Today marks the start of Black History Month. We welcome almost any occasion that leads us to examine our past. Some people feel that Black History Month shouldn’t exist because its very existence leads to further racial angst. We at GIA respectfully disagree. As George Orwell said “The most effective way to destroy people is to deny and obliterate their own understanding of their history.” Black Americans and their stories are an integral part of American history. One cannot began to understand the origin of many of the struggles we as a country are grappling with now if they fail to recognize the role of slavery and the subsequent systems put in place to prevent the advancement of Black people.
The study of the past imbues us with optimism and hope for the future instead of disdain for America and a demand for reparations. Young people are woefully ignorant of the freedoms and opportunities that they now enjoy due to the disciplined and nonviolent Civil Rights leaders of the 1960s. If we deny them the chance to study those who came before, they will believe that the version of history that those in the Black Lives Matter movement and others present is the truth.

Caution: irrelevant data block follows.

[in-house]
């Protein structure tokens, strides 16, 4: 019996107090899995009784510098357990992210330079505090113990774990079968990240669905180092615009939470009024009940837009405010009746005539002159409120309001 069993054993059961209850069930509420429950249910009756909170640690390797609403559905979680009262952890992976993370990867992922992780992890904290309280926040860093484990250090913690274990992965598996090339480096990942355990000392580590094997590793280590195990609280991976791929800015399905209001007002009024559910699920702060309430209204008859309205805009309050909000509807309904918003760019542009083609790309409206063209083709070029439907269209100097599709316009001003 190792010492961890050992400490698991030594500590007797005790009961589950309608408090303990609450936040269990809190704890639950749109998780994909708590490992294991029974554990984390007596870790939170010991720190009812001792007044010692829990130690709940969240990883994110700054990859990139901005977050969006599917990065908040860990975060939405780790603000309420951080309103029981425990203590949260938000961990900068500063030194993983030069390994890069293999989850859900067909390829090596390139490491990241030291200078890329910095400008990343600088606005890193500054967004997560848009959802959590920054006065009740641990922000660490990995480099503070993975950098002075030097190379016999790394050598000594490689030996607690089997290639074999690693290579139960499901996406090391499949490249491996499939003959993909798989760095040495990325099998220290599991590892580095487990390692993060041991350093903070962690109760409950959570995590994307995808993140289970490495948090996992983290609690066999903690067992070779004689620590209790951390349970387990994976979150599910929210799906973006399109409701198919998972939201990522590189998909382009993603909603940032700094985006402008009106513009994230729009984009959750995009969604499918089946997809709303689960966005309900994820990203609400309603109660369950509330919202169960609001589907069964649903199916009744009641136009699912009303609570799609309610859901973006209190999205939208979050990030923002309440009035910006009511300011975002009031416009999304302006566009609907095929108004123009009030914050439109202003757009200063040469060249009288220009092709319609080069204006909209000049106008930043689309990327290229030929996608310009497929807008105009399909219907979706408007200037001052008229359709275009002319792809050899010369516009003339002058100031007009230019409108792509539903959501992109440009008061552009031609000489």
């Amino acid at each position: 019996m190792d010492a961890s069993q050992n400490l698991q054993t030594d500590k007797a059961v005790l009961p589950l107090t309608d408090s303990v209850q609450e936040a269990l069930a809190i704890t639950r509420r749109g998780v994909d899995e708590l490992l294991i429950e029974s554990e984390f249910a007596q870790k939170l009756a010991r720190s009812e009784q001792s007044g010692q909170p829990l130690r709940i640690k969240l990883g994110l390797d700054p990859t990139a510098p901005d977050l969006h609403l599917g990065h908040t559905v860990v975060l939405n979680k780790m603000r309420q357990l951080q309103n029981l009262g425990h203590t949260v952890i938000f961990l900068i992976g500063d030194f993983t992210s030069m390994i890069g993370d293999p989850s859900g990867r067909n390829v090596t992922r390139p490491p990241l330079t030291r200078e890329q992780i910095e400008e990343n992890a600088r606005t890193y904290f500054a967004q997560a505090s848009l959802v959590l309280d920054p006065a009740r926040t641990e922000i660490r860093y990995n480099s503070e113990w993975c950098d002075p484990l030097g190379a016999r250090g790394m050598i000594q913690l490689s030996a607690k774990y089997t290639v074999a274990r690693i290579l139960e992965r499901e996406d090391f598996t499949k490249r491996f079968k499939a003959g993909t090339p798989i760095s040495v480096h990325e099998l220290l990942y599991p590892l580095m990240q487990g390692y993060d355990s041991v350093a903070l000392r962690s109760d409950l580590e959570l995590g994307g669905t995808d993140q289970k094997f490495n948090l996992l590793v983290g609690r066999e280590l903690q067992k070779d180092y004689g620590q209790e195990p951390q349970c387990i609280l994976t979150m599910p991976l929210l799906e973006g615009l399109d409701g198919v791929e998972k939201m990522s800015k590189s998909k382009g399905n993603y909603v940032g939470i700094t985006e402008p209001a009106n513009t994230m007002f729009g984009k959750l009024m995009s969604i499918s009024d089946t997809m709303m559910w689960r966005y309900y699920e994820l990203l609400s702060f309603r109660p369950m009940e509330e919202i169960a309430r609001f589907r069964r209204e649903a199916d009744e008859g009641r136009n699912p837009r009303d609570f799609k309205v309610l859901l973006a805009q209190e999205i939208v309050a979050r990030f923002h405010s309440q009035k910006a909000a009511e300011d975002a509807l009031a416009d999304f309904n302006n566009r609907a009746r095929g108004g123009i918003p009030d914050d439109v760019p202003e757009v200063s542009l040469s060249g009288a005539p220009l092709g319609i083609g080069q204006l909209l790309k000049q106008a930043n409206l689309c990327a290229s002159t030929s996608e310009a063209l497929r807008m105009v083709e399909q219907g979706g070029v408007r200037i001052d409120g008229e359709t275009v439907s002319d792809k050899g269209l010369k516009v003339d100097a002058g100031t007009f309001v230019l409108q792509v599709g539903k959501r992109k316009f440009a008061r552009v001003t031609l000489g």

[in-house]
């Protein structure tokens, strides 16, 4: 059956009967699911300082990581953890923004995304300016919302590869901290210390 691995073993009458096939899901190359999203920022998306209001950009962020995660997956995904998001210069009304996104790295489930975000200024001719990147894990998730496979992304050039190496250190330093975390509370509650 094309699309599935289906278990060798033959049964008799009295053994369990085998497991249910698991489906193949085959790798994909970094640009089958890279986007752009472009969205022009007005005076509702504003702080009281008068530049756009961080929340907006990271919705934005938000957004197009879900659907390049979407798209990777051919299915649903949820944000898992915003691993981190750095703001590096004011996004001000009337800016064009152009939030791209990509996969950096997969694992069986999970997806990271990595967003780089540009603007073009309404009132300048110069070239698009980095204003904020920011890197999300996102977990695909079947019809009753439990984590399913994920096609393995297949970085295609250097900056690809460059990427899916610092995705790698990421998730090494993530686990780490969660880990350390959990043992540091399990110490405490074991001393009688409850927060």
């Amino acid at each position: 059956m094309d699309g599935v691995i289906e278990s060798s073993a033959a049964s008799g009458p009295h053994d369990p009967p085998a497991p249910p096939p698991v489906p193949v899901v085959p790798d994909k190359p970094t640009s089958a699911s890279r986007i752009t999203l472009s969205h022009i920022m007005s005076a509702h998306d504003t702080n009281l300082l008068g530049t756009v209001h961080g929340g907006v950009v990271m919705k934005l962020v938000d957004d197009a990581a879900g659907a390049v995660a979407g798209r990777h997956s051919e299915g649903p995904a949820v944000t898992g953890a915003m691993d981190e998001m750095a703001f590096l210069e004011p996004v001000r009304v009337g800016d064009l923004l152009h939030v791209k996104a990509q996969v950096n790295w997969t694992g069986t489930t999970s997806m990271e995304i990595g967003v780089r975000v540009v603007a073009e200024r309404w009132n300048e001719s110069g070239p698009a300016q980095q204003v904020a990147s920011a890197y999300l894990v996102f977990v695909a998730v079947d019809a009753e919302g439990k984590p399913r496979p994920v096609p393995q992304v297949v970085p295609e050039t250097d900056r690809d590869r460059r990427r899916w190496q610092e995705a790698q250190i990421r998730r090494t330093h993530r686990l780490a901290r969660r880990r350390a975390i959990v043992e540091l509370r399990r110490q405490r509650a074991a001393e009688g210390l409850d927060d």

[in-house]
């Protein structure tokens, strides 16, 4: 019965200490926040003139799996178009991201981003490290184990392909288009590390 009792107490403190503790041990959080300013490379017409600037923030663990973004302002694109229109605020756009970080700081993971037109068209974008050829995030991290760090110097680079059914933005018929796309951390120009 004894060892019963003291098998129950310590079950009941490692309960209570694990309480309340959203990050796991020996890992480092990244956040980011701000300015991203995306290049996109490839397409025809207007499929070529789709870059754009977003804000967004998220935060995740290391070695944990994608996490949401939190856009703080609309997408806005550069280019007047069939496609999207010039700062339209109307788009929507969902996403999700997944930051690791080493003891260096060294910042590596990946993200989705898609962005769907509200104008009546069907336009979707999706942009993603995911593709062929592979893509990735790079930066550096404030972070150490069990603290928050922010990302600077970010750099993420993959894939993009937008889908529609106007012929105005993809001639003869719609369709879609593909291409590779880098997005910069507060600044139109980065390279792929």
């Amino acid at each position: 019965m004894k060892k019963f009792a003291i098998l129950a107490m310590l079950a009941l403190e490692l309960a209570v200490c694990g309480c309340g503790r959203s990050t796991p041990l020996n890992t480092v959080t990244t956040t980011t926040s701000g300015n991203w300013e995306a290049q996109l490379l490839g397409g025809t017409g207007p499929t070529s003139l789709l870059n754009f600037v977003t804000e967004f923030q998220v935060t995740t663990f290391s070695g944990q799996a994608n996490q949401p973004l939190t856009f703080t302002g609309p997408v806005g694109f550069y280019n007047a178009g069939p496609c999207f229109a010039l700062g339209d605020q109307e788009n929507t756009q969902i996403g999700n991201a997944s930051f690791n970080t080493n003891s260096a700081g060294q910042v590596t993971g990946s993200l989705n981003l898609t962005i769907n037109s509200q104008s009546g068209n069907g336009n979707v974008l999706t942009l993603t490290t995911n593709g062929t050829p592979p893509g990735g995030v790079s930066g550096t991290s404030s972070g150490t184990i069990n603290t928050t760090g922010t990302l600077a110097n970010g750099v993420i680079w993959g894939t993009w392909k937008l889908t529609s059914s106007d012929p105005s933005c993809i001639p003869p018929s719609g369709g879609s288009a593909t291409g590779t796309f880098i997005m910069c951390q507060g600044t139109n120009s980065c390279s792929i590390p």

People who dismiss Black History Month do themselves and the children of this country a disservice. Learning more about the contributions of Black Americans serves to broaden perspectives and presents a part of history that is often underrepresented in the average history text. If students never learn about the achievements of people who look like them, they will be ignorant of the role models that they should aspire to emulate in their own lives. Knowing one’s history has a stabilizing effect. As Marcus Garvey said, “A people without the knowledge of their past history, origin and culture is like a tree without roots.”
Borrowed from: Courtney Holloway Montgomery